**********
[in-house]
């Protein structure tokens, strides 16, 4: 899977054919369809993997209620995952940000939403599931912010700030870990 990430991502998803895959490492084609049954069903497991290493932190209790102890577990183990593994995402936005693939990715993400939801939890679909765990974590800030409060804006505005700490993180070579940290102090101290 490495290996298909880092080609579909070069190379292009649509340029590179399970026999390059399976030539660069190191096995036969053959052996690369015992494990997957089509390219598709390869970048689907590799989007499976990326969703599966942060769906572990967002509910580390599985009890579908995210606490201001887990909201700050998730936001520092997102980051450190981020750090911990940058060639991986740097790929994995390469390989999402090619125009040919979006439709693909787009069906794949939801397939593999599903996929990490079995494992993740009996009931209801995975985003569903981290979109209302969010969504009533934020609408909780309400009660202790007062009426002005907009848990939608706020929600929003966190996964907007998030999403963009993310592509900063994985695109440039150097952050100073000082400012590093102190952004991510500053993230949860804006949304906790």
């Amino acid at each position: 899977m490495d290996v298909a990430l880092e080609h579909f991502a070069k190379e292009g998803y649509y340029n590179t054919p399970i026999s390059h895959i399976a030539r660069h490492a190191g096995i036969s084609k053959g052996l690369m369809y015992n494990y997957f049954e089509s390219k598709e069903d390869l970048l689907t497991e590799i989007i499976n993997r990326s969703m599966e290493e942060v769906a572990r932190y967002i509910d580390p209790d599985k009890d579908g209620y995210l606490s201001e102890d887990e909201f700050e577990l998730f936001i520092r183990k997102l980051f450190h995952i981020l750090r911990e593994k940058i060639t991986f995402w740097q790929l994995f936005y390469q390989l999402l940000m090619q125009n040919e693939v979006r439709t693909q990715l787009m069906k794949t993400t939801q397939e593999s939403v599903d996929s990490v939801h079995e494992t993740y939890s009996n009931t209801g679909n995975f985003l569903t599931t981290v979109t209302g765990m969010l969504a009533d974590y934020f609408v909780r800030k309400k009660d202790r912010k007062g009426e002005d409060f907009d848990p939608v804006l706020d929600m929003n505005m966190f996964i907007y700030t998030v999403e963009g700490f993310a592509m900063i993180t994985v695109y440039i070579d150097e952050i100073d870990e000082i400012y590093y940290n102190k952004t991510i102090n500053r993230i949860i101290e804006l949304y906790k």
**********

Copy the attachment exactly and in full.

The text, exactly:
[in-house]
């Protein structure tokens, strides 16, 4: 899977054919369809993997209620995952940000939403599931912010700030870990 990430991502998803895959490492084609049954069903497991290493932190209790102890577990183990593994995402936005693939990715993400939801939890679909765990974590800030409060804006505005700490993180070579940290102090101290 490495290996298909880092080609579909070069190379292009649509340029590179399970026999390059399976030539660069190191096995036969053959052996690369015992494990997957089509390219598709390869970048689907590799989007499976990326969703599966942060769906572990967002509910580390599985009890579908995210606490201001887990909201700050998730936001520092997102980051450190981020750090911990940058060639991986740097790929994995390469390989999402090619125009040919979006439709693909787009069906794949939801397939593999599903996929990490079995494992993740009996009931209801995975985003569903981290979109209302969010969504009533934020609408909780309400009660202790007062009426002005907009848990939608706020929600929003966190996964907007998030999403963009993310592509900063994985695109440039150097952050100073000082400012590093102190952004991510500053993230949860804006949304906790």
């Amino acid at each position: 899977m490495d290996v298909a990430l880092e080609h579909f991502a070069k190379e292009g998803y649509y340029n590179t054919p399970i026999s390059h895959i399976a030539r660069h490492a190191g096995i036969s084609k053959g052996l690369m369809y015992n494990y997957f049954e089509s390219k598709e069903d390869l970048l689907t497991e590799i989007i499976n993997r990326s969703m599966e290493e942060v769906a572990r932190y967002i509910d580390p209790d599985k009890d579908g209620y995210l606490s201001e102890d887990e909201f700050e577990l998730f936001i520092r183990k997102l980051f450190h995952i981020l750090r911990e593994k940058i060639t991986f995402w740097q790929l994995f936005y390469q390989l999402l940000m090619q125009n040919e693939v979006r439709t693909q990715l787009m069906k794949t993400t939801q397939e593999s939403v599903d996929s990490v939801h079995e494992t993740y939890s009996n009931t209801g679909n995975f985003l569903t599931t981290v979109t209302g765990m969010l969504a009533d974590y934020f609408v909780r800030k309400k009660d202790r912010k007062g009426e002005d409060f907009d848990p939608v804006l706020d929600m929003n505005m966190f996964i907007y700030t998030v999403e963009g700490f993310a592509m900063i993180t994985v695109y440039i070579d150097e952050i100073d870990e000082i400012y590093y940290n102190k952004t991510i102090n500053r993230i949860i101290e804006l949304y906790k």